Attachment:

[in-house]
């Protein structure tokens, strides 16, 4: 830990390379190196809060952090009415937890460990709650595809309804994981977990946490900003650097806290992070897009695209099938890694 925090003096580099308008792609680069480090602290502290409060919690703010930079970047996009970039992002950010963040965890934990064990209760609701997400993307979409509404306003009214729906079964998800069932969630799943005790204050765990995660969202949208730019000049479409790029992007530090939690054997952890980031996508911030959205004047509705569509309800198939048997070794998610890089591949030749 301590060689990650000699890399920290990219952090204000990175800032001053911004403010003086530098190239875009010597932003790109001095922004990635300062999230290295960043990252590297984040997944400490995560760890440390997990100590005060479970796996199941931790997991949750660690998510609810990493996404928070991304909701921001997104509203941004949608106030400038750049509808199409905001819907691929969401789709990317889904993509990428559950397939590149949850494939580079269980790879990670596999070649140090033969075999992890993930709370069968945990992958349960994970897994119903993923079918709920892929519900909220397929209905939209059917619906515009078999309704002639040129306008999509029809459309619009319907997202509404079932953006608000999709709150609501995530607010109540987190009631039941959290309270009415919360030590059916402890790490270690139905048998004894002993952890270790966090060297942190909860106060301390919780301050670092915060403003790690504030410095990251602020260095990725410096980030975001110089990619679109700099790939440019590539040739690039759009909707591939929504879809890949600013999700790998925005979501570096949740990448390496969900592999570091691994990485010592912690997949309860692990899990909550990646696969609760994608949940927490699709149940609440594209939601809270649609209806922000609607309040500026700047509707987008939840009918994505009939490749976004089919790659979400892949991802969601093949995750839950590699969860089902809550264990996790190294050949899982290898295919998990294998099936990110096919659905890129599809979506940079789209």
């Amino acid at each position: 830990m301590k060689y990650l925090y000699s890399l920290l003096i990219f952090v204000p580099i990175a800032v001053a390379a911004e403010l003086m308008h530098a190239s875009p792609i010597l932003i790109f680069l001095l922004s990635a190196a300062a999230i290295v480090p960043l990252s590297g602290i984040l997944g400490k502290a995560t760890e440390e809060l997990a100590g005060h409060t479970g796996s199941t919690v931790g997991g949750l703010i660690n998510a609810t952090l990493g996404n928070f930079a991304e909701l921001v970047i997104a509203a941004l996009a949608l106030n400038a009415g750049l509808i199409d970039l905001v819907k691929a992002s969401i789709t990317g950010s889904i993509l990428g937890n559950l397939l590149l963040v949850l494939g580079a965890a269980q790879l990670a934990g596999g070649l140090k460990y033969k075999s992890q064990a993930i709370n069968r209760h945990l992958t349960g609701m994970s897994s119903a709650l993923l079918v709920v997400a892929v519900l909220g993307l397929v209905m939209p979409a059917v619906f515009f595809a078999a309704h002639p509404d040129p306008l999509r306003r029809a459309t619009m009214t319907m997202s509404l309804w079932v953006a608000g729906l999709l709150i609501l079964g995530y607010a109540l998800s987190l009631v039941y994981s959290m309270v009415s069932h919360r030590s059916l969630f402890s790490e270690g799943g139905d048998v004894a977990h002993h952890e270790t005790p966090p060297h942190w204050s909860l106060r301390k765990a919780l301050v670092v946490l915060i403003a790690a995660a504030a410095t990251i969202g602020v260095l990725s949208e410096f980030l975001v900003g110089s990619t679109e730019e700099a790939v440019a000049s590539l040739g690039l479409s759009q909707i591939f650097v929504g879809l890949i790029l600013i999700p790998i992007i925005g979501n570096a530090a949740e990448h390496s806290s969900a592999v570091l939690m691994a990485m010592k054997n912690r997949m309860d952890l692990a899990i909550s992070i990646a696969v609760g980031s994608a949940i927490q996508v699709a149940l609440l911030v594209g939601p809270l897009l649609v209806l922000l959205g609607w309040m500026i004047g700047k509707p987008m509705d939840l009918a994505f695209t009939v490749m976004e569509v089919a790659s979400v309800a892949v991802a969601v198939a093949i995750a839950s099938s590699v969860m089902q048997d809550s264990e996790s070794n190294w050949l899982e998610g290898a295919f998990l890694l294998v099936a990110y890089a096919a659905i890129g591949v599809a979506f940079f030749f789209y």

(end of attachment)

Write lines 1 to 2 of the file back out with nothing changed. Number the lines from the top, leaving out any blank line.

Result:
[in-house]
């Protein structure tokens, strides 16, 4: 830990390379190196809060952090009415937890460990709650595809309804994981977990946490900003650097806290992070897009695209099938890694 925090003096580099308008792609680069480090602290502290409060919690703010930079970047996009970039992002950010963040965890934990064990209760609701997400993307979409509404306003009214729906079964998800069932969630799943005790204050765990995660969202949208730019000049479409790029992007530090939690054997952890980031996508911030959205004047509705569509309800198939048997070794998610890089591949030749 301590060689990650000699890399920290990219952090204000990175800032001053911004403010003086530098190239875009010597932003790109001095922004990635300062999230290295960043990252590297984040997944400490995560760890440390997990100590005060479970796996199941931790997991949750660690998510609810990493996404928070991304909701921001997104509203941004949608106030400038750049509808199409905001819907691929969401789709990317889904993509990428559950397939590149949850494939580079269980790879990670596999070649140090033969075999992890993930709370069968945990992958349960994970897994119903993923079918709920892929519900909220397929209905939209059917619906515009078999309704002639040129306008999509029809459309619009319907997202509404079932953006608000999709709150609501995530607010109540987190009631039941959290309270009415919360030590059916402890790490270690139905048998004894002993952890270790966090060297942190909860106060301390919780301050670092915060403003790690504030410095990251602020260095990725410096980030975001110089990619679109700099790939440019590539040739690039759009909707591939929504879809890949600013999700790998925005979501570096949740990448390496969900592999570091691994990485010592912690997949309860692990899990909550990646696969609760994608949940927490699709149940609440594209939601809270649609209806922000609607309040500026700047509707987008939840009918994505009939490749976004089919790659979400892949991802969601093949995750839950590699969860089902809550264990996790190294050949899982290898295919998990294998099936990110096919659905890129599809979506940079789209």